Cory Booker, the Newark mayor who headed two Jewish student societies while in university, was elected to represent New Jersey in the U.S. Senate.

Booker, a Democrat, coasted to a win in a special election Wednesday to succeed the late Frank Lautenberg, defeating Republican Steve Lonegan with 55 percent to 44 percent of the vote, according to unofficial counts.

Booker, who becomes the only African-America senator, retains strong ties with the New Jersey and national Jewish communities, and also is close to pro-Israel groups.

He is not Jewish, but immersed himself in Jewish learning in his university days, heading Jewish student societies at Oxford and Yale universities.

Booker will serve out the term of his fellow Democrat Lautenberg, who died in June, through 2014. Booker has indicated he will run for a full term next year.

In a June column for Bloomberg News, Jeffrey Goldberg recounted a conversation between Booker and his daughter, who was then preparing for her bat mitzvah. “What’s your parasha?” the mayor asked.

When she replied that it was “Vayera” from Genesis, Booker proceeded to deliver a sermon about the lessons in that chapter about Abraham trying to save the sinful cities of Sodom and Gommorah.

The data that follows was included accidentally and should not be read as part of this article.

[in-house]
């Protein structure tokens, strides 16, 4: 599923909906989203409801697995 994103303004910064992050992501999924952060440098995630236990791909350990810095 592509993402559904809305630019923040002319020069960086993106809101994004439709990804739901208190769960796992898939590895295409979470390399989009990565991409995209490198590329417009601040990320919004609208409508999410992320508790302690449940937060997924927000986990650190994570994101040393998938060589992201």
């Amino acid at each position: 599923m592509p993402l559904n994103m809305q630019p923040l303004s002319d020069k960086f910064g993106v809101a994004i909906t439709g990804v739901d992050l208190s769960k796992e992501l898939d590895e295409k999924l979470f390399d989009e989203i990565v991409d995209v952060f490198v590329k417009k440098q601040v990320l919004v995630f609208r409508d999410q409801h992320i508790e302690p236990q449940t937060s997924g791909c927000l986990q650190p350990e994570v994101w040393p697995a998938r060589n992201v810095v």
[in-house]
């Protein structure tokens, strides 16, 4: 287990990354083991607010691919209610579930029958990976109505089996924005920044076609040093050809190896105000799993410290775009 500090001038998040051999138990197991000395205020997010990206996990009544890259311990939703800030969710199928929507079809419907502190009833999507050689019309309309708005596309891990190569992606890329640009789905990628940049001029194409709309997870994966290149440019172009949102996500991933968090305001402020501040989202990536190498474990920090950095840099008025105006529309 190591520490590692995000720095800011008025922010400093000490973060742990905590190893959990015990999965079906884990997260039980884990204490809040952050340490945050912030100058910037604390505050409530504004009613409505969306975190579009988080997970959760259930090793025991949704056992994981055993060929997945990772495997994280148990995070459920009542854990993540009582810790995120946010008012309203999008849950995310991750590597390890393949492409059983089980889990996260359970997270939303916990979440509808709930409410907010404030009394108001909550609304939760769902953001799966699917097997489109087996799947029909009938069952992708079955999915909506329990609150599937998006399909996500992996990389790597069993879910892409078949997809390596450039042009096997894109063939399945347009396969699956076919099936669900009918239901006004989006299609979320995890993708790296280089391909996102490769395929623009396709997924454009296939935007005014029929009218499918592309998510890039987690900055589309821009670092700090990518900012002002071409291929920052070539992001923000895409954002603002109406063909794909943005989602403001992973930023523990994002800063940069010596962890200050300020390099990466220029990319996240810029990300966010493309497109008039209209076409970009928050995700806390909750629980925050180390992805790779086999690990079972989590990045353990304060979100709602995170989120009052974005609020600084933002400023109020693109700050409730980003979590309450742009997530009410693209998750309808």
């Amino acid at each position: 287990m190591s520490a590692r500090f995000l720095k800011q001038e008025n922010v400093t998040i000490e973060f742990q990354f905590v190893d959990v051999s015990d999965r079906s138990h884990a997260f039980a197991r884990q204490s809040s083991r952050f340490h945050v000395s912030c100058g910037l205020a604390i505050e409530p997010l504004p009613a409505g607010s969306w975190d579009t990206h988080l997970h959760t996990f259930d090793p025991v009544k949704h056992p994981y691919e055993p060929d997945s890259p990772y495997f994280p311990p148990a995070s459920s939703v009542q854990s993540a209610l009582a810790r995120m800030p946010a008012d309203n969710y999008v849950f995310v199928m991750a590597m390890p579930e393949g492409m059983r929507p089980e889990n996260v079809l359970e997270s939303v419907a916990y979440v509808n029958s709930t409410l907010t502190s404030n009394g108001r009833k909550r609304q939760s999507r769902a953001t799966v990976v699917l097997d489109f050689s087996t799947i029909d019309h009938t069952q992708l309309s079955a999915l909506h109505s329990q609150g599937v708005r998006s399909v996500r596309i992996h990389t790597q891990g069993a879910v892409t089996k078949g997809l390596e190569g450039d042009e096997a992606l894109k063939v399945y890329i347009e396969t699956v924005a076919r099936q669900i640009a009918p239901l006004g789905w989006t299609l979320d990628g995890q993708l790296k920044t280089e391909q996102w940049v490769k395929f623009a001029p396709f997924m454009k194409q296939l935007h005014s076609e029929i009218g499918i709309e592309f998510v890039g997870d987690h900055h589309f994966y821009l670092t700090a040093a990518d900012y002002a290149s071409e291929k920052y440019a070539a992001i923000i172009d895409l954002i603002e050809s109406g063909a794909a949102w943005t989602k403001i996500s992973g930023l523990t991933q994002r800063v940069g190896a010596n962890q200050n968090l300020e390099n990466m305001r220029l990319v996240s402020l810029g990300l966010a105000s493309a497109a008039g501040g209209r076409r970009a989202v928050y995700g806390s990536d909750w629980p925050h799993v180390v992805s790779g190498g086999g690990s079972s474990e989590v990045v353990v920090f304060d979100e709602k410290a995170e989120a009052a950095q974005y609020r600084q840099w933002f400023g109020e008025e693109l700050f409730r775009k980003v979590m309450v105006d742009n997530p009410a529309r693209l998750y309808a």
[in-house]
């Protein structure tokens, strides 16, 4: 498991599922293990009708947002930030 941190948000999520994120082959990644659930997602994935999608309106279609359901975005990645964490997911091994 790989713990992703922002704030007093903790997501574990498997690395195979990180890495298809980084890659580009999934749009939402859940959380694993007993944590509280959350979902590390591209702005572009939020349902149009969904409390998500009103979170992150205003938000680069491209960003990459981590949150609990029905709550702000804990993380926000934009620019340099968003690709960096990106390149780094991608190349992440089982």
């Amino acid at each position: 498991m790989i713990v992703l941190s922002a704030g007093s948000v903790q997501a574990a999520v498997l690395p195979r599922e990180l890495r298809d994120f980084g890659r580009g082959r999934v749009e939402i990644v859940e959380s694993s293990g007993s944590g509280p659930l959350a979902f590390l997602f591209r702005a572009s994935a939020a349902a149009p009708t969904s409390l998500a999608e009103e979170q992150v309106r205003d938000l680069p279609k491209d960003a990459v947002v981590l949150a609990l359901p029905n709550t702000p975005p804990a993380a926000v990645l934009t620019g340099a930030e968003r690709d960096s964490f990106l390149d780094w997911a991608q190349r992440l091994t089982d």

“My daughter didn’t know quite what to make of Booker’s erudite and enthusiastic performance,” Goldberg wrote.” “Is he Jewish?” she asked later. No, I said. He’s a Protestant. “He knows a lot about my parasha,” she said.”

Booker has close ties with author and lecturer Rabbi Shmuley Boteach, a resident of Bergen County. The two hit it off when Booker was studying at Oxford University as a Rhodes scholar and the rabbi was an emissary of the Chabad movement on the campus.

“Possessed of an insatiable spiritual curiosity utterly unexpected from a star who has risen through the rough-and-tumble of Jersey politics, Cory is a man permanently in search of inspiration, to both discover and dispense it,” Rabbi Boteach wrote in a column posted on his website and on, reacting to Booker’s victory.